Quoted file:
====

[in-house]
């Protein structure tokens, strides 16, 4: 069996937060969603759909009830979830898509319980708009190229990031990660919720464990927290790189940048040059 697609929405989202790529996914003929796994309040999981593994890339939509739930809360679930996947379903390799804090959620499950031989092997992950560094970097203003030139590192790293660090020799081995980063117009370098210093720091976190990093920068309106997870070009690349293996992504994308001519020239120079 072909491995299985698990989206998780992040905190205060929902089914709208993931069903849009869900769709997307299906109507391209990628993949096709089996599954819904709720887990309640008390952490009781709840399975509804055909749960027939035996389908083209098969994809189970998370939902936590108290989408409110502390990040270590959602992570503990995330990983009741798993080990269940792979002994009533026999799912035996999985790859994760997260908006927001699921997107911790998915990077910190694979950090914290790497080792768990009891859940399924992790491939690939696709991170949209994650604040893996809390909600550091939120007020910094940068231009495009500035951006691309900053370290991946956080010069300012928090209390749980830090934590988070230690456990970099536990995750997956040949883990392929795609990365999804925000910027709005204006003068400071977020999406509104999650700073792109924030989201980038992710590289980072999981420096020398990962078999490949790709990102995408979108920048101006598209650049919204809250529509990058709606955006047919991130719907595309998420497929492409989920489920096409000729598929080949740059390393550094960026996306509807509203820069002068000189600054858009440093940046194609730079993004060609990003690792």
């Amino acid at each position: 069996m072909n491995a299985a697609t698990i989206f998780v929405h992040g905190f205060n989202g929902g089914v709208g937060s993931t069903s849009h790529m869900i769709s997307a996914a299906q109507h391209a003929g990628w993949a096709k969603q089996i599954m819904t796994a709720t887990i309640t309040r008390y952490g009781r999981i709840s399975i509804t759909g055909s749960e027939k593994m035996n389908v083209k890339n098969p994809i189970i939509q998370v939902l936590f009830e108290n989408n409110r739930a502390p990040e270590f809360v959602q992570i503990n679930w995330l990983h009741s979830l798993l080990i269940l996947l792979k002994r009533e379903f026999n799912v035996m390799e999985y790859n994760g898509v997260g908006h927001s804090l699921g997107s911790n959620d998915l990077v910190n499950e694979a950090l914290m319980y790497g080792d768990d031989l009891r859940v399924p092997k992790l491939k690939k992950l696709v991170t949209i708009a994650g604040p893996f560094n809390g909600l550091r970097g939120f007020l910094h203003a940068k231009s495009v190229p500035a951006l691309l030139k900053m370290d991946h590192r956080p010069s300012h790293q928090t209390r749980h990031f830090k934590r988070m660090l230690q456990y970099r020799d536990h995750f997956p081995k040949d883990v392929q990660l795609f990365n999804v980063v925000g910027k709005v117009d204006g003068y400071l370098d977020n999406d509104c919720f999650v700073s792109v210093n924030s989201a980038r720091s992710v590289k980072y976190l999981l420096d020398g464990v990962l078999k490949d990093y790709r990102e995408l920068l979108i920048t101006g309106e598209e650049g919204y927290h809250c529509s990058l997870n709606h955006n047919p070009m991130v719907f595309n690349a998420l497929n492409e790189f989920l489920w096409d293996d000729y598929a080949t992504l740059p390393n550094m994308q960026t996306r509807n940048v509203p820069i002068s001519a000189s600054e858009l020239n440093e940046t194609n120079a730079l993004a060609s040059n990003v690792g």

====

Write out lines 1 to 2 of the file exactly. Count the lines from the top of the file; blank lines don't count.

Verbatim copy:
[in-house]
């Protein structure tokens, strides 16, 4: 069996937060969603759909009830979830898509319980708009190229990031990660919720464990927290790189940048040059 697609929405989202790529996914003929796994309040999981593994890339939509739930809360679930996947379903390799804090959620499950031989092997992950560094970097203003030139590192790293660090020799081995980063117009370098210093720091976190990093920068309106997870070009690349293996992504994308001519020239120079 072909491995299985698990989206998780992040905190205060929902089914709208993931069903849009869900769709997307299906109507391209990628993949096709089996599954819904709720887990309640008390952490009781709840399975509804055909749960027939035996389908083209098969994809189970998370939902936590108290989408409110502390990040270590959602992570503990995330990983009741798993080990269940792979002994009533026999799912035996999985790859994760997260908006927001699921997107911790998915990077910190694979950090914290790497080792768990009891859940399924992790491939690939696709991170949209994650604040893996809390909600550091939120007020910094940068231009495009500035951006691309900053370290991946956080010069300012928090209390749980830090934590988070230690456990970099536990995750997956040949883990392929795609990365999804925000910027709005204006003068400071977020999406509104999650700073792109924030989201980038992710590289980072999981420096020398990962078999490949790709990102995408979108920048101006598209650049919204809250529509990058709606955006047919991130719907595309998420497929492409989920489920096409000729598929080949740059390393550094960026996306509807509203820069002068000189600054858009440093940046194609730079993004060609990003690792």